“Leila is still nursing the twins, but it’s about time they were weaned, I think. She could nurse the baby.”

“But why? She’s with little Gunnilda Hogge now, who nursed Gwynn. She’s a fine nurse.”

'But why?'

“But she is only a common woman. Matilda’s daughter ought to be nursed by a lady.”

Sigefrith shook his head. “Forgive me, Leofric, but you have me staggered. Why do you care who nurses that baby? It won’t live anyway. The poor thing is smaller than Brede’s twins were, and she’s gone all yellow.”

“Have you seen her?”

“I saw her two days ago. I haven’t heard anything from up that way since this morning. She could be dead already.”

'I saw her two days ago.'

Leofric swallowed. “What does she look like?”

“Oh! Don’t ask me. Everyone knows I don’t know anything about spotting resemblances. She looks like a scrawny little wrinkled troll, may her blessed mother forgive me for saying so.”

The corners of Leofric’s mouth turned down in a fine impression of a man trying not to cry.

The corners of Leofric's mouth turned down in a fine impression of a man trying not to cry.

“Oh, God damn you, Leofric,” Sigefrith sighed in exasperation. “I told you to go see her while you still had a chance – while she could still speak.”

“I told you – told you – told you to tell her I would come for her if she wanted,” Leofric whimpered. Now he truly was crying. Never had he looked so old and so miserable. “She never wanted me!”

“You know Matilda and her pride,” Sigefrith said gruffly. “You should have known. But I’m sorry for you, old man. Now you must make it up to her in Paradise.”

“I shall never go!” he laughed bitterly. “You’ll tell her for me, won’t you, runt? Tell her – ” He stopped and bit his lip, and the tears rolled down into the folds of his cheeks.

“Please don’t cry, Leof,” Sigefrith said after a while, and he kicked Leofric’s shin lightly with the tip of his boot. “I haven’t seen you cry since Siggy died.”

'Please don't cry, Leof.'

“You have to help me, runt.”

“What will it change if you have Matilda’s daughter with you? Honestly? Do you think you will make up to her mother that way?”

“It will change everything.”


“Because she’s mine.”


“Mine! My daughter! Mine! And Matilda’s! Mine!”

'Mine!  My daughter!'

Sigefrith very slowly sat up straighter in his chair, as if the slightest sudden movement might cause this new and precariously unbalanced world to collapse around him.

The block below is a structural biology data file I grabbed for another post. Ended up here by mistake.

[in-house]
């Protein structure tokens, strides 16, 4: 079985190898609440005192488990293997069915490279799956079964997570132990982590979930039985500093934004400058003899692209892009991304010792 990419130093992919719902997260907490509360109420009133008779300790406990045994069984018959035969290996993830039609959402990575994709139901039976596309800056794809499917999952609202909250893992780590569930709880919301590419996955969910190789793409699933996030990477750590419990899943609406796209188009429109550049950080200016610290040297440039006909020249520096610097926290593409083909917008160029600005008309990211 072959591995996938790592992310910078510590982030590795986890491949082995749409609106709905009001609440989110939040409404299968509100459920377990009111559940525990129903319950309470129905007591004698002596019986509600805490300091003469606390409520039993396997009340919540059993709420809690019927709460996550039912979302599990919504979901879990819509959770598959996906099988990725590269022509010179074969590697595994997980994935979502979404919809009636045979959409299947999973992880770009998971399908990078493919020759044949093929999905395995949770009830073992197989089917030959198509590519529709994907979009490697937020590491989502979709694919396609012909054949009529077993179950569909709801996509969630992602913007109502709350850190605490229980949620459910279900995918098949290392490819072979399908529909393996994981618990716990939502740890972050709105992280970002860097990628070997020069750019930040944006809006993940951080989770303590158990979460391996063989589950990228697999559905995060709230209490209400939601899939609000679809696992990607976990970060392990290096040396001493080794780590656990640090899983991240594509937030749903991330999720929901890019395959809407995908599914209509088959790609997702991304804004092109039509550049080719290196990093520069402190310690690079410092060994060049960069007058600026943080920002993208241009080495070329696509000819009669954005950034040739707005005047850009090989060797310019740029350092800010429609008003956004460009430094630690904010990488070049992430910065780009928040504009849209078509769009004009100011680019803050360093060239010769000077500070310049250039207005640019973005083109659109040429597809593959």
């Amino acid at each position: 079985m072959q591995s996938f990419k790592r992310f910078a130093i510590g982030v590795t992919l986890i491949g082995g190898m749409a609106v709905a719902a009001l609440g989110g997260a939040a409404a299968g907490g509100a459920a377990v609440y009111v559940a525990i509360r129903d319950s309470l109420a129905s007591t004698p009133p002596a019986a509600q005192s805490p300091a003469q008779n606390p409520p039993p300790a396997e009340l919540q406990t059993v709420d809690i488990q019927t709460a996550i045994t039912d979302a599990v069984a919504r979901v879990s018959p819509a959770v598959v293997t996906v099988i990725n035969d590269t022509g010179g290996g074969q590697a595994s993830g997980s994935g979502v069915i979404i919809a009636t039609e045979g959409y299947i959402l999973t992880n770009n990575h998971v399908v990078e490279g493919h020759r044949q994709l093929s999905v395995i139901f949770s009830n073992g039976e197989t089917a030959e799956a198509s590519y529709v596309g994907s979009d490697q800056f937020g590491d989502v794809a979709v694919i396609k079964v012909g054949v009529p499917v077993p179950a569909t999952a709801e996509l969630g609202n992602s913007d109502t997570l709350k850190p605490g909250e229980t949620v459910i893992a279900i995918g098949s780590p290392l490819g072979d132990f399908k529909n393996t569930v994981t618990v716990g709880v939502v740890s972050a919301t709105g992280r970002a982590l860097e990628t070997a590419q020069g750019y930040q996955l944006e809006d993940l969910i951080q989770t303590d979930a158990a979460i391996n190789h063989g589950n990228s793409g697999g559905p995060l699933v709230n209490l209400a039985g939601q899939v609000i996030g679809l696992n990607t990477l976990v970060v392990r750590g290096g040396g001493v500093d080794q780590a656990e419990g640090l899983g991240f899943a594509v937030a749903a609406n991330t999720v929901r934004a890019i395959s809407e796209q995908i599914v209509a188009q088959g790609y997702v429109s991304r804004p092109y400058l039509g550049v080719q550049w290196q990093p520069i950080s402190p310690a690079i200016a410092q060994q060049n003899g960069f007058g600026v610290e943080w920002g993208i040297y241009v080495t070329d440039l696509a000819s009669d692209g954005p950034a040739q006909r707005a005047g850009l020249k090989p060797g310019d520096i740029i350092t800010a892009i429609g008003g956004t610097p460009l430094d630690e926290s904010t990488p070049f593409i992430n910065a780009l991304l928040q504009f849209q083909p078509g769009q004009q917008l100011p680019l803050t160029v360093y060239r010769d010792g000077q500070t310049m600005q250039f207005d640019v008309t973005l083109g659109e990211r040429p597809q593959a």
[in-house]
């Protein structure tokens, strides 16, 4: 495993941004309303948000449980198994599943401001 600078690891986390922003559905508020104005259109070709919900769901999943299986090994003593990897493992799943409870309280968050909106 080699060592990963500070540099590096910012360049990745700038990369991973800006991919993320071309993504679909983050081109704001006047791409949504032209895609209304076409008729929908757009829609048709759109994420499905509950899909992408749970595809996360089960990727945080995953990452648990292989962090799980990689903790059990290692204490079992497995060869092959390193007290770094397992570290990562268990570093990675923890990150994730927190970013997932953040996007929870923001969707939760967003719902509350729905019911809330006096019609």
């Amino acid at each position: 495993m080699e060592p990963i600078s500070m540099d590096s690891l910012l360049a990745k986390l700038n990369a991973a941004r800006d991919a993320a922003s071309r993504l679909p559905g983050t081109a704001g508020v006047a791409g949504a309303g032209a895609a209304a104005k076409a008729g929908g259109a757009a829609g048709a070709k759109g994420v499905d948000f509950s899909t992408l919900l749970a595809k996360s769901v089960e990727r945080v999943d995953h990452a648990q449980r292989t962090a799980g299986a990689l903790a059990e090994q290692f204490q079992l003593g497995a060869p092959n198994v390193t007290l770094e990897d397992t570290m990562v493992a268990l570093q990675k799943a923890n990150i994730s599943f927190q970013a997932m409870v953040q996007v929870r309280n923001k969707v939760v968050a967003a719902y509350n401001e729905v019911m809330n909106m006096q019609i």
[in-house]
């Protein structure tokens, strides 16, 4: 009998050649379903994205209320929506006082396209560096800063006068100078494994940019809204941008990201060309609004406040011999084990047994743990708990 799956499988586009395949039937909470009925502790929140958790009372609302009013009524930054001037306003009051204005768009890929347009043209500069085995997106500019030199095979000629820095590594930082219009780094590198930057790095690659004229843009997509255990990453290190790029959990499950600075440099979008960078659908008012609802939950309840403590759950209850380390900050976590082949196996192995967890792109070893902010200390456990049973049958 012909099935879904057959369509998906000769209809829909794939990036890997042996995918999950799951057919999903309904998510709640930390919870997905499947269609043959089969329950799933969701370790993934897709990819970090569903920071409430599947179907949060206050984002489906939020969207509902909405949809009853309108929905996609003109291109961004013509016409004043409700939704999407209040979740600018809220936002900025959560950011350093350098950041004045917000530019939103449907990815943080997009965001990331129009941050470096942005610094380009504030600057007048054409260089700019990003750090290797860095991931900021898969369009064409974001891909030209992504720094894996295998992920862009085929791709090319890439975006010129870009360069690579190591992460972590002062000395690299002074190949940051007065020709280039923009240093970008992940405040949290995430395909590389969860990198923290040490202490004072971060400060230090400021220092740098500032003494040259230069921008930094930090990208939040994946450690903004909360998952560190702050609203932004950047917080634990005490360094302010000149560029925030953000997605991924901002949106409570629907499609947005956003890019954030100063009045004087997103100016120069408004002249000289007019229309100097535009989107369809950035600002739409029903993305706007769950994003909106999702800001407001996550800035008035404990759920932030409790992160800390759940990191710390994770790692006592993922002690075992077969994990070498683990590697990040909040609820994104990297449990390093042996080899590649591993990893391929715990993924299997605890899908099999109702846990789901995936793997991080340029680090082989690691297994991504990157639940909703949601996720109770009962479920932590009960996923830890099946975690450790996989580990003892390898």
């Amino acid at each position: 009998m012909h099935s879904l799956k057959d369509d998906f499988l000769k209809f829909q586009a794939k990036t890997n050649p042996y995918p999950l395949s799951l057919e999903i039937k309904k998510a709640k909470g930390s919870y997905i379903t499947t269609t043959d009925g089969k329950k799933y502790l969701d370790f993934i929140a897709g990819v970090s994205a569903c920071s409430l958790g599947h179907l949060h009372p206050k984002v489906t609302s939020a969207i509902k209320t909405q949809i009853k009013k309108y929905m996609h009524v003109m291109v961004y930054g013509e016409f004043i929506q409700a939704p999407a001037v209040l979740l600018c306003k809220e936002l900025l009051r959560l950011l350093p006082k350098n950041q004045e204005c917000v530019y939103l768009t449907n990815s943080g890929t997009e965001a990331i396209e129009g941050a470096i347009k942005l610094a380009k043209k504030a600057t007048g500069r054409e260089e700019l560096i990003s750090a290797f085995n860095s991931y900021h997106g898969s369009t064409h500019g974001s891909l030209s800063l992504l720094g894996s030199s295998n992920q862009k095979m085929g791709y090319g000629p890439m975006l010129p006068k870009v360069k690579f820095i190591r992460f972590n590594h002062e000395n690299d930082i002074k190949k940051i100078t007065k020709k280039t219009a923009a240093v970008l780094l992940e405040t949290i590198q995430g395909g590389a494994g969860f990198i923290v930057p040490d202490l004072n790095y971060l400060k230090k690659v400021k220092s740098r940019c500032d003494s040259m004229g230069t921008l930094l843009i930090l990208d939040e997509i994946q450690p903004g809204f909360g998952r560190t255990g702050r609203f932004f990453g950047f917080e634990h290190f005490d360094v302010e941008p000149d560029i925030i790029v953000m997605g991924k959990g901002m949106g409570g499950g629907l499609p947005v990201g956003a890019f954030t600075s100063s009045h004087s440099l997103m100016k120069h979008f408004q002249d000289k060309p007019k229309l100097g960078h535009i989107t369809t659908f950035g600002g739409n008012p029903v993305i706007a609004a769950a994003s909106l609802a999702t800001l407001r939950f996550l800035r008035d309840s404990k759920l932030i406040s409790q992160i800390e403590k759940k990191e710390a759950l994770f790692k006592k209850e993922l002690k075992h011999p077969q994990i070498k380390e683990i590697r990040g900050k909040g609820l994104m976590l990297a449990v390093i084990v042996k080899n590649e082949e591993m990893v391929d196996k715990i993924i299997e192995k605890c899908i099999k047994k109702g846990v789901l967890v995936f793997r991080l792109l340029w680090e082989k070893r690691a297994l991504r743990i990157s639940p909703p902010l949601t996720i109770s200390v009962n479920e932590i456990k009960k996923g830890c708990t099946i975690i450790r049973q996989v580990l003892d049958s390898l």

“What are you telling me?” he asked warily.

“I’m telling you she’s my daughter. Matilda and I – last summer – while you were away – ”

“Leofric, you are drunk. You don’t know what you’re saying.”

“No, runt, I’m telling you, she’s mine!”

“No, Leofric, you are drunk. I repeat – you don’t know what you are saying.”

“No, I swear to you, she’s – ”

Sigefrith leapt from his chair, regardless of the perilous instability of the world. “Damn you, listen to me! You’re drunk! You don’t know what you’re saying! Don’t make me say it again!”

'You don't know what you're saying!  Don't make me say it again!'

Leofric hung his head.

“Damn you!” Sigefrith roared at him, and he wondered whether one could strike one’s own father-​​in-​​law. “Damn you for telling me this!”

“But I need your help…” he quavered.

“You need more help than I could hope to give you – or you will if Alred ever learns of this!”

“He needn’t…”

Sigefrith shook his head and pointed at the door. “Get out of here. Get on your horse and go home, and thank the gods that you’re drunk enough that I’m not obliged to believe anything you just said. And don’t tell anyone else of this, drunk or not! Understood?”

Leofric got up and left without another word.

Leofric got up and left without another word.

Sigefrith fell back into his chair and sat holding his head in his hands.

The entire unstable world was balanced on one drunken, desperately miserable man’s shoulders. Now Sigefrith would spend every waking moment cringing and awaiting the crash.

When he thought Leofric had had enough time to leave the castle, he got up and left his study. There was no peace there. His only hope was to find his wife’s arms empty.

His only hope was to find his wife's arms empty.